[Dshield] HTTP logging using Netcat
ed.truitt at etee2k.net
Mon May 6 23:37:32 GMT 2002
Well, this isn't how I would handle it. While netcat will do what you want,
it will also do a lot of other things - some of which could be very bad (for
you). I hope you are running netcat in a chroot jail, in a security context
which can do nothing other than what you want it to do, and that no one else
can get to the executable.
That said, there are other things out there that you can use. For awhile, I
used the Squid web proxy for this purpose (actually, it was - and it - a
by-product of what I use Squid for, which is a proxy server for my home
network). Just set it up to listen on Port 80, configure it so that no one
can use it to proxy to other sites, and you have a solution which isn't as
open-ended as netcat.
Af far as getting "that clever", you can either download Snort, untar it,
and read the rules files - or, you can get experience (for example, a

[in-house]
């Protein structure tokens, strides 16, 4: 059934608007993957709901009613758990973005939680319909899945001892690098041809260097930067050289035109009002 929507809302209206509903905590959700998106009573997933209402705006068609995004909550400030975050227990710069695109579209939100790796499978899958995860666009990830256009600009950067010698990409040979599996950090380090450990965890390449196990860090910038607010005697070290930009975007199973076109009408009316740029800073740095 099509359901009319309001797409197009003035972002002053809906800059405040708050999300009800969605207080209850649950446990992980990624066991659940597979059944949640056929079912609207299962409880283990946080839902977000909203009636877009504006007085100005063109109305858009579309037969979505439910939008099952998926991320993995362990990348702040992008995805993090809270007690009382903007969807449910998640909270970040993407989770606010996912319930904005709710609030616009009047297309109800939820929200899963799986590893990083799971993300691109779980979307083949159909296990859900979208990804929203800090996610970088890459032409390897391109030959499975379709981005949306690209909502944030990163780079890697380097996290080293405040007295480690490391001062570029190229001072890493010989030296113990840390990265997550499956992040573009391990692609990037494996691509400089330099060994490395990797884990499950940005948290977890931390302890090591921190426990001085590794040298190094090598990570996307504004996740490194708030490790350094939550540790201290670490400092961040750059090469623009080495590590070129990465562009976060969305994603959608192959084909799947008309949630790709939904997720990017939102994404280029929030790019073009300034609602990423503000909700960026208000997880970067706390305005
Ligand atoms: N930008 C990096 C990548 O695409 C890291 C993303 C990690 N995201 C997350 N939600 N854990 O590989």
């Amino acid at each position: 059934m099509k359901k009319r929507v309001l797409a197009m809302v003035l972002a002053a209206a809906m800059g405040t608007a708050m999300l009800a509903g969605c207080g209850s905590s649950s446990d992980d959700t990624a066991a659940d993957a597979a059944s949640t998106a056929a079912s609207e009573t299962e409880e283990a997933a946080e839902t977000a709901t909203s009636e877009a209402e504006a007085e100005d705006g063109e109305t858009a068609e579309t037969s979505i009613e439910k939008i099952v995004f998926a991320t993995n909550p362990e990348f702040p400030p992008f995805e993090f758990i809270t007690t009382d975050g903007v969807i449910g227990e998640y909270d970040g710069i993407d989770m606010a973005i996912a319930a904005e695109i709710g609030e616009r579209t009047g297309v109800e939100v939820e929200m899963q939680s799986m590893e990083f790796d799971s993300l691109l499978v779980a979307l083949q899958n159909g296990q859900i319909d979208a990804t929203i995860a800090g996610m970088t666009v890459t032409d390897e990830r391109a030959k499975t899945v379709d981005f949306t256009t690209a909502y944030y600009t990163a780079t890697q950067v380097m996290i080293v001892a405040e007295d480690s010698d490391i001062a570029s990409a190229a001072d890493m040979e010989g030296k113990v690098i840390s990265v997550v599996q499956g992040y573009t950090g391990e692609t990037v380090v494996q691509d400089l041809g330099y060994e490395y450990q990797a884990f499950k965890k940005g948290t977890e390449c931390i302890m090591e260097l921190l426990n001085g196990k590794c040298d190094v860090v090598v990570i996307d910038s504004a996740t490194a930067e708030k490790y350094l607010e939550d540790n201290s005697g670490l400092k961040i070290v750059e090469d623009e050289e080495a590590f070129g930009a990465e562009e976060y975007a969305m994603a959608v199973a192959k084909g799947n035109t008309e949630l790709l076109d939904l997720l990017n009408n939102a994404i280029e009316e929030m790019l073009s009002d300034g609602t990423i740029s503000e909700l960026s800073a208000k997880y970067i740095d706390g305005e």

specific series of requests indicates Nimda, another specific request
indicates CR, etc.) by looking at 'em for awhile. Or, you can download
Snort, install it, and see what else is floating around on your network.
PGP fingerprint: 5368 D25E 468C A250 9833 CCD6 DBAE 9C25 02F9 0AB9
"Note to spammers: my 'delete' key is connected to YOUR ISP.
Also, if you send me UCE, I reserve the right to post your spew
on my Web site, with the appropriate color commentary, so that
others may have a good laugh at your expense."
----- Original Message -----
From: "Jos Geluk" <j-No-Spam-geluk at wanadoo.nl>
To: <list at dshield.org>
Sent: Monday, May 06, 2002 4:24 PM
Subject: [Dshield] HTTP logging using Netcat
> I would like to analyze the HTTP requests sent to the IP address of my
> firewall. To do so, I have the firewall route packets with target port
> 80 to a host in my internal network, which runs Netcat. Netcat does
> nothing but write the incoming requests to a logfile, which makes for
> amusing reading.
> 1. Is this a good idea, or is there any risk that I may overlook?
> 2. Rather than install an intrusion detection package, I would like to
> compare my log file to a list of attack signatures. Some of you people
> can tell a Nimda from a Code Red just from the GET requests, how do I
> get that clever?
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